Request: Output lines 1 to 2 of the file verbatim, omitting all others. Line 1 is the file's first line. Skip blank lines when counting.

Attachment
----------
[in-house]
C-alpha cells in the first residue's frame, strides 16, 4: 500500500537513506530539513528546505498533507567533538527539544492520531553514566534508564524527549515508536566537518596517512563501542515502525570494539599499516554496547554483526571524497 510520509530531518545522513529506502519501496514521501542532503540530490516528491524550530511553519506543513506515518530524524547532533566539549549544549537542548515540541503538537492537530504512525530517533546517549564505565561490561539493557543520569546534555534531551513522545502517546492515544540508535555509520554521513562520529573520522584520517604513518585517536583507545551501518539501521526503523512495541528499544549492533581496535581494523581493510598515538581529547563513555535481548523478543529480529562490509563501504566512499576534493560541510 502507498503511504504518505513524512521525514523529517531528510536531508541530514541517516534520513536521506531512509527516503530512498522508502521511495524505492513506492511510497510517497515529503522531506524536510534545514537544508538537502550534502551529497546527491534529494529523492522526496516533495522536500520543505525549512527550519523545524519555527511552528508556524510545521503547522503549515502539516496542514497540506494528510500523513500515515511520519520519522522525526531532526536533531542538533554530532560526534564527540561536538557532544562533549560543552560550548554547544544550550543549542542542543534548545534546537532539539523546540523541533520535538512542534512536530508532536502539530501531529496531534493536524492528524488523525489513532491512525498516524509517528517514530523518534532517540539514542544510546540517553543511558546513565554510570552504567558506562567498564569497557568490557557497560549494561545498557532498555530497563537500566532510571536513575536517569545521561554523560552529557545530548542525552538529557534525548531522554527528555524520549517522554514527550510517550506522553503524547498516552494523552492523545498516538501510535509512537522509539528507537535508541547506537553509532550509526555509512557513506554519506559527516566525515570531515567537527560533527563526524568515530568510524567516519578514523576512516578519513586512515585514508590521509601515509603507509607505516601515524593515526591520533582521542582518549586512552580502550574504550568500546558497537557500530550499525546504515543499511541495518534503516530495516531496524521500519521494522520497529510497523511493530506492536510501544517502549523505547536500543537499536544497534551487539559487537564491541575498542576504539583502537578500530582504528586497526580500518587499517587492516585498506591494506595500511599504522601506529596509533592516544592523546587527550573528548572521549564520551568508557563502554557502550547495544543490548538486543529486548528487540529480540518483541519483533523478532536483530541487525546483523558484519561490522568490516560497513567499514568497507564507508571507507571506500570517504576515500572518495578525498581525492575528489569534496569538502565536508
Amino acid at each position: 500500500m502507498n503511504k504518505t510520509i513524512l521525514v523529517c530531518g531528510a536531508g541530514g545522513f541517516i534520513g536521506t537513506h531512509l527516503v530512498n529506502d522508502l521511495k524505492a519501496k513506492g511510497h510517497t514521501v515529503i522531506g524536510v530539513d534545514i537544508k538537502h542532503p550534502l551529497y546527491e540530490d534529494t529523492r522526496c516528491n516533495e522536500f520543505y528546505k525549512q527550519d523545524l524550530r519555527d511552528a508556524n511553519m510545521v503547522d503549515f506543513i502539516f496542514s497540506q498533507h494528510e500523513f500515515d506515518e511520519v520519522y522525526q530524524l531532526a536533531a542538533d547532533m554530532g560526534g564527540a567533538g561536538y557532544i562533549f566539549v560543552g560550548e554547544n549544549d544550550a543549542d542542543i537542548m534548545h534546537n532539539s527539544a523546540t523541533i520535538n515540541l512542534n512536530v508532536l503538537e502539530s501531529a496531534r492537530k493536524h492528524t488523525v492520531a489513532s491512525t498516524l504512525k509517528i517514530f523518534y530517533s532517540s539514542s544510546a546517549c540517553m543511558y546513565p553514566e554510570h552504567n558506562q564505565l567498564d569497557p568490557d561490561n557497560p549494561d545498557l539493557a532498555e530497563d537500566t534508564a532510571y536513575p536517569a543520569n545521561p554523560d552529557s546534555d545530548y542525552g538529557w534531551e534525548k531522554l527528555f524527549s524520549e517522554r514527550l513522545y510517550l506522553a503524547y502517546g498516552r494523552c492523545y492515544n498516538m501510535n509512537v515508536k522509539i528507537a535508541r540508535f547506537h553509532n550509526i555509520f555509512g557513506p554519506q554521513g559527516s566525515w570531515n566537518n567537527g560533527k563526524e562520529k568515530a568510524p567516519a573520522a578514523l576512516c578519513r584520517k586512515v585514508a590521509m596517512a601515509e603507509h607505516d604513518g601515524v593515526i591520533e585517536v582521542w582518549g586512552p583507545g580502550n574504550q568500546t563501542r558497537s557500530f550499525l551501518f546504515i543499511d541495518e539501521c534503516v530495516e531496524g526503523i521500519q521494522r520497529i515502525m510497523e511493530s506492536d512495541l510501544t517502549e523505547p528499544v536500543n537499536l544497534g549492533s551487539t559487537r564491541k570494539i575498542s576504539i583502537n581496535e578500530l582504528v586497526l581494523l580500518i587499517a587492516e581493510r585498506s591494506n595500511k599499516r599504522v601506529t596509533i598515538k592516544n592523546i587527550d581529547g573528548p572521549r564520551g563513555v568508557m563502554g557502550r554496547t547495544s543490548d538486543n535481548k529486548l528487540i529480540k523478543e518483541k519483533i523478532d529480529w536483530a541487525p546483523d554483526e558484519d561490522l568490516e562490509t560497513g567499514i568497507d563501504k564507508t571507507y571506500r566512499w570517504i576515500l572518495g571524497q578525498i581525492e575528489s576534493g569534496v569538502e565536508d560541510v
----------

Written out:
[in-house]
C-alpha cells in the first residue's frame, strides 16, 4: 500500500537513506530539513528546505498533507567533538527539544492520531553514566534508564524527549515508536566537518596517512563501542515502525570494539599499516554496547554483526571524497 510520509530531518545522513529506502519501496514521501542532503540530490516528491524550530511553519506543513506515518530524524547532533566539549549544549537542548515540541503538537492537530504512525530517533546517549564505565561490561539493557543520569546534555534531551513522545502517546492515544540508535555509520554521513562520529573520522584520517604513518585517536583507545551501518539501521526503523512495541528499544549492533581496535581494523581493510598515538581529547563513555535481548523478543529480529562490509563501504566512499576534493560541510 502507498503511504504518505513524512521525514523529517531528510536531508541530514541517516534520513536521506531512509527516503530512498522508502521511495524505492513506492511510497510517497515529503522531506524536510534545514537544508538537502550534502551529497546527491534529494529523492522526496516533495522536500520543505525549512527550519523545524519555527511552528508556524510545521503547522503549515502539516496542514497540506494528510500523513500515515511520519520519522522525526531532526536533531542538533554530532560526534564527540561536538557532544562533549560543552560550548554547544544550550543549542542542543534548545534546537532539539523546540523541533520535538512542534512536530508532536502539530501531529496531534493536524492528524488523525489513532491512525498516524509517528517514530523518534532517540539514542544510546540517553543511558546513565554510570552504567558506562567498564569497557568490557557497560549494561545498557532498555530497563537500566532510571536513575536517569545521561554523560552529557545530548542525552538529557534525548531522554527528555524520549517522554514527550510517550506522553503524547498516552494523552492523545498516538501510535509512537522509539528507537535508541547506537553509532550509526555509512557513506554519506559527516566525515570531515567537527560533527563526524568515530568510524567516519578514523576512516578519513586512515585514508590521509601515509603507509607505516601515524593515526591520533582521542582518549586512552580502550574504550568500546558497537557500530550499525546504515543499511541495518534503516530495516531496524521500519521494522520497529510497523511493530506492536510501544517502549523505547536500543537499536544497534551487539559487537564491541575498542576504539583502537578500530582504528586497526580500518587499517587492516585498506591494506595500511599504522601506529596509533592516544592523546587527550573528548572521549564520551568508557563502554557502550547495544543490548538486543529486548528487540529480540518483541519483533523478532536483530541487525546483523558484519561490522568490516560497513567499514568497507564507508571507507571506500570517504576515500572518495578525498581525492575528489569534496569538502565536508